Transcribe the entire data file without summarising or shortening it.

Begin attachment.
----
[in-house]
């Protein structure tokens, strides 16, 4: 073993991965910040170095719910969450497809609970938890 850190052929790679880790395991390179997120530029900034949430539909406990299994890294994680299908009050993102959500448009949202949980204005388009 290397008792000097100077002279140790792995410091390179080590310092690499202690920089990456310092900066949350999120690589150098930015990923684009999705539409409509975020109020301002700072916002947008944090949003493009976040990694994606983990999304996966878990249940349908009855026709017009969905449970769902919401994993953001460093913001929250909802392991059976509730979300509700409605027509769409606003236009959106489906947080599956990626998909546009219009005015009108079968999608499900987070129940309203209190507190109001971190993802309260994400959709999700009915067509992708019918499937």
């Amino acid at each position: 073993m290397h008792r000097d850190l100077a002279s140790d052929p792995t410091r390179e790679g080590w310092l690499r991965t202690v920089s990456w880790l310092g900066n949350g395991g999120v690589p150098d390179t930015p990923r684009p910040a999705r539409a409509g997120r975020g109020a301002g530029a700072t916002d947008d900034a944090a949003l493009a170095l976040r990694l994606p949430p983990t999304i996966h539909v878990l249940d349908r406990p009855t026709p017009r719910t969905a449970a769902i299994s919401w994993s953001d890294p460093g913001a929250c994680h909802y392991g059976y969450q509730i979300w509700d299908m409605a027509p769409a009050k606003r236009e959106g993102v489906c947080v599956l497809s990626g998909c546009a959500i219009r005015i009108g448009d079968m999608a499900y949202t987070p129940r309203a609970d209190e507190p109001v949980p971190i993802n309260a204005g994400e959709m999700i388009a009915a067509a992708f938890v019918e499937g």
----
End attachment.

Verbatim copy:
[in-house]
């Protein structure tokens, strides 16, 4: 073993991965910040170095719910969450497809609970938890 850190052929790679880790395991390179997120530029900034949430539909406990299994890294994680299908009050993102959500448009949202949980204005388009 290397008792000097100077002279140790792995410091390179080590310092690499202690920089990456310092900066949350999120690589150098930015990923684009999705539409409509975020109020301002700072916002947008944090949003493009976040990694994606983990999304996966878990249940349908009855026709017009969905449970769902919401994993953001460093913001929250909802392991059976509730979300509700409605027509769409606003236009959106489906947080599956990626998909546009219009005015009108079968999608499900987070129940309203209190507190109001971190993802309260994400959709999700009915067509992708019918499937």
């Amino acid at each position: 073993m290397h008792r000097d850190l100077a002279s140790d052929p792995t410091r390179e790679g080590w310092l690499r991965t202690v920089s990456w880790l310092g900066n949350g395991g999120v690589p150098d390179t930015p990923r684009p910040a999705r539409a409509g997120r975020g109020a301002g530029a700072t916002d947008d900034a944090a949003l493009a170095l976040r990694l994606p949430p983990t999304i996966h539909v878990l249940d349908r406990p009855t026709p017009r719910t969905a449970a769902i299994s919401w994993s953001d890294p460093g913001a929250c994680h909802y392991g059976y969450q509730i979300w509700d299908m409605a027509p769409a009050k606003r236009e959106g993102v489906c947080v599956l497809s990626g998909c546009a959500i219009r005015i009108g448009d079968m999608a499900y949202t987070p129940r309203a609970d209190e507190p109001v949980p971190i993802n309260a204005g994400e959709m999700i388009a009915a067509a992708f938890v019918e499937g």